Kabelevsky - Seven Nursery Rhymes: Old King Cole; If all the seas were one sea;- I saw a ship a-sailing; There was an old woman; For want of a nail the horse-shoe was lost; Five little pigs; The Key of the Kingdom
Prokofiev - Three Children's Songs: Chatterbox; Lollipop; The Little Pigs
Stravinsky The Owl and the Pussycat [Accompanied by Peter Grahame Woolf*]
Prokofiev - The Ugly Duckling
Mussorgsky - A Child's Song; Ragamuffin

Simon Woolf (boy soprano) Steuart Bedford (piano), Dr P Grahame Woolf (piano)*.
Turnabout LP TV 34331S. (1968 n.l.a.)

Songs from the Exotic

Tapestry: Sandra Lissenden (soprano), Andrew Sparling (clarinet)
& Katharine Durran (piano)

Laurence Crane I saw Alexander Balanescu in Safeways
Michael Finnissy A Beuk o' Newcassel Sangs
Aidan Fisher Leviathan
Haflidi Hallgrimsson Syrpa
Sadie Harrison Nani ka itou
Nick Hayes The Basket
Gabriel Jackson French Song
Howard Skempton Colomen
Judith Weir Songs from the Exotic

British Music Library BML 012 [Forties Recording Company 1994, 73 mins]

A valuable project for bringing variety into song recitals with a clarinettist, often brought into service for accommodating the Shepherd on his Rock! (There used to be the Spohr songs with clarinet to vary the diet a little, but they aren't very exciting.)

The three friends who formed Tapestry determined to do more, and they inspired and commissioned new works for what proves here to be a versatile and winning conjunction. Of sixty new pieces they introduced over a ten year period, a selection are included in this splendid CD, programmed and presented with every care.

Nick Hayes' two Basket songs instil themselves into one's affections; the accompaniment to the Eel Basket is as simple as the piano part of the Schubert, but the duo above weave a counterpoint which sets a placid rural scene before confronting the harsh reality for the fish. The other, with bass clarinet, plays on the letters b, a, s, k, e & t. Halligrimson's Icelandic songs lack words and translations; space would better have been devoted to them rather than two whole pages for the interminable Skempton setting of an affecting Mary Webb poem, which gained nothing by being set to music (an endurance test for the singer) and would be better read silently or aloud.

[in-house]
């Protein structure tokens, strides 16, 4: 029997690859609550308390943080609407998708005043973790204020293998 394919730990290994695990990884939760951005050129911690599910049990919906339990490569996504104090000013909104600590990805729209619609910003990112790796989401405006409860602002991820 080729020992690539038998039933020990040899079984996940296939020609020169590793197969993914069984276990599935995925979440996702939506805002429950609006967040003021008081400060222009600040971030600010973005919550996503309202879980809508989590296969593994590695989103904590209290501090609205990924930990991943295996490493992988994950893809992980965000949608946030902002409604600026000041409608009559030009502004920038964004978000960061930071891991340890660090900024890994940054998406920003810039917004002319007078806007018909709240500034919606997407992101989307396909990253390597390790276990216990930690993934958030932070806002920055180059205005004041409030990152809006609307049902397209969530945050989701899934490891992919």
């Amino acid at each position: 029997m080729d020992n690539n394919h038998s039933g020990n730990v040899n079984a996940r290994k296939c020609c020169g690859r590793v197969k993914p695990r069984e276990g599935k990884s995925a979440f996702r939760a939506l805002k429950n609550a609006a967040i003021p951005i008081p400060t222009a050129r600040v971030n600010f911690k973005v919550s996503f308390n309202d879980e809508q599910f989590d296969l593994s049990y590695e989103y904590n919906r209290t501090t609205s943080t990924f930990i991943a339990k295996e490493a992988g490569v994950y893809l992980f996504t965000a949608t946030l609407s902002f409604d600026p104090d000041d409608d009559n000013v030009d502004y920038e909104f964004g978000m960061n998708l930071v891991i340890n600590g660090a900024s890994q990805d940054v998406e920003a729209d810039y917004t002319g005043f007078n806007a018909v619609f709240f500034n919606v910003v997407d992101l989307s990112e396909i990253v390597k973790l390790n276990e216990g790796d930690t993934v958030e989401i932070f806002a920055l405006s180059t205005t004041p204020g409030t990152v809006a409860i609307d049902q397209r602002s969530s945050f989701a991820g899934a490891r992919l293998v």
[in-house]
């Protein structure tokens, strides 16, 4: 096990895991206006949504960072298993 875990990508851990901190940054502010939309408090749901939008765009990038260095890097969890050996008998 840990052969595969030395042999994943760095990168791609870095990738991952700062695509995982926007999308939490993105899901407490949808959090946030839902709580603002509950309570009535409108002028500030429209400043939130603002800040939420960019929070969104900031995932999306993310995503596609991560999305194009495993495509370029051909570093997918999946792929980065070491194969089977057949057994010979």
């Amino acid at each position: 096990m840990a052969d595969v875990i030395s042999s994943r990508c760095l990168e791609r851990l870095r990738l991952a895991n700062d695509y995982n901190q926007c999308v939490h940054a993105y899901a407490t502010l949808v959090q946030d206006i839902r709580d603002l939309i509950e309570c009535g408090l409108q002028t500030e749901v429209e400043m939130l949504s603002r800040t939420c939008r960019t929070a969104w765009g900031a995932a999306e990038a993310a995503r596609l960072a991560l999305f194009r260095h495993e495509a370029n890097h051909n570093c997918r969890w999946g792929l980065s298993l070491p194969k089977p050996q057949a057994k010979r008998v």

The meat of the programme is in Judith Weir's Songs of the Exotic, adapted for the trio by Michael Finnissy, with C clarinet, Finnissy's own set of Newcastle songs, and two by Sadie Harrison. Judith Weir's sources are Serbian and Hebridean Folk Poems, and an anonymous Renaissance Spanish Song which alone is translated for us; no problem, as Sandra Lissenden's diction is excellent and Weir's scoring is considerate. The seven Beuk o' Newcassel Sangs by Michael Finnissy are intricate and exploit his predeliction for the C clarinet and the microtonal inflections of which it is capable. Full words are given with annotations. Sadie Harrison brings to poignant life the fate of Japanese geishas more than a millennium ago.

I saw Alexander Balanescu in Safeways is a tragic expression of lost opportunities in life; if I were the violinist in question I would want it as the epitaph on my gravestone!

This unique recording achievement does not give up all its secrets on first hearing and you may have different favourites from mine; a CD to return to again and again - it is disappointing that it was overlooked by so many review journals when released


© Peter Grahame Woolf